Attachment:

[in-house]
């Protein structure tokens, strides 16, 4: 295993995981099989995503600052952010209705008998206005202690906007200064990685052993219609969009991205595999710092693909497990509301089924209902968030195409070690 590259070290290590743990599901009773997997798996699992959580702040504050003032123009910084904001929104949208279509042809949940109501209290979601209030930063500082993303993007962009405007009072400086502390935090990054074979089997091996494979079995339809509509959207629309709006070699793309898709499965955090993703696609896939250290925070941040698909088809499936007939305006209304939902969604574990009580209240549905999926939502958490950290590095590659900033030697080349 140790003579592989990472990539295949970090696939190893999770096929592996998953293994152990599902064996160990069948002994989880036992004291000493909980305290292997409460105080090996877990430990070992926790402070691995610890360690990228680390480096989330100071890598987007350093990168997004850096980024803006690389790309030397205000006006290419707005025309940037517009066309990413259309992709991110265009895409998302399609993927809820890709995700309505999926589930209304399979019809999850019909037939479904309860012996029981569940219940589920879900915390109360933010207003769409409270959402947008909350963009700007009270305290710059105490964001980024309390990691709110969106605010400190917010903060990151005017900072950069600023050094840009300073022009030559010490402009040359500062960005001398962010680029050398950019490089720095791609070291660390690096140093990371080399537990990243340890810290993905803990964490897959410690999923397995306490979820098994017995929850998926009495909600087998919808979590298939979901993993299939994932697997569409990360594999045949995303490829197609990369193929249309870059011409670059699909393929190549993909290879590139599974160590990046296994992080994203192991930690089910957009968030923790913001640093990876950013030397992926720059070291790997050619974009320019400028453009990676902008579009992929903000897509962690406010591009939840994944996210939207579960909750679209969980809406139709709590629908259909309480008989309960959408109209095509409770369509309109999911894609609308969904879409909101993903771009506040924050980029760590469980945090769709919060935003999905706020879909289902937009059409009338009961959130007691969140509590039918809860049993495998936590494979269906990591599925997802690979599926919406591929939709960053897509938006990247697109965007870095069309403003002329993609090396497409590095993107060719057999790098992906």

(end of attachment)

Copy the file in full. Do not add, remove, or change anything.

[in-house]
């Protein structure tokens, strides 16, 4: 295993995981099989995503600052952010209705008998206005202690906007200064990685052993219609969009991205595999710092693909497990509301089924209902968030195409070690 590259070290290590743990599901009773997997798996699992959580702040504050003032123009910084904001929104949208279509042809949940109501209290979601209030930063500082993303993007962009405007009072400086502390935090990054074979089997091996494979079995339809509509959207629309709006070699793309898709499965955090993703696609896939250290925070941040698909088809499936007939305006209304939902969604574990009580209240549905999926939502958490950290590095590659900033030697080349 140790003579592989990472990539295949970090696939190893999770096929592996998953293994152990599902064996160990069948002994989880036992004291000493909980305290292997409460105080090996877990430990070992926790402070691995610890360690990228680390480096989330100071890598987007350093990168997004850096980024803006690389790309030397205000006006290419707005025309940037517009066309990413259309992709991110265009895409998302399609993927809820890709995700309505999926589930209304399979019809999850019909037939479904309860012996029981569940219940589920879900915390109360933010207003769409409270959402947008909350963009700007009270305290710059105490964001980024309390990691709110969106605010400190917010903060990151005017900072950069600023050094840009300073022009030559010490402009040359500062960005001398962010680029050398950019490089720095791609070291660390690096140093990371080399537990990243340890810290993905803990964490897959410690999923397995306490979820098994017995929850998926009495909600087998919808979590298939979901993993299939994932697997569409990360594999045949995303490829197609990369193929249309870059011409670059699909393929190549993909290879590139599974160590990046296994992080994203192991930690089910957009968030923790913001640093990876950013030397992926720059070291790997050619974009320019400028453009990676902008579009992929903000897509962690406010591009939840994944996210939207579960909750679209969980809406139709709590629908259909309480008989309960959408109209095509409770369509309109999911894609609308969904879409909101993903771009506040924050980029760590469980945090769709919060935003999905706020879909289902937009059409009338009961959130007691969140509590039918809860049993495998936590494979269906990591599925997802690979599926919406591929939709960053897509938006990247697109965007870095069309403003002329993609090396497409590095993107060719057999790098992906």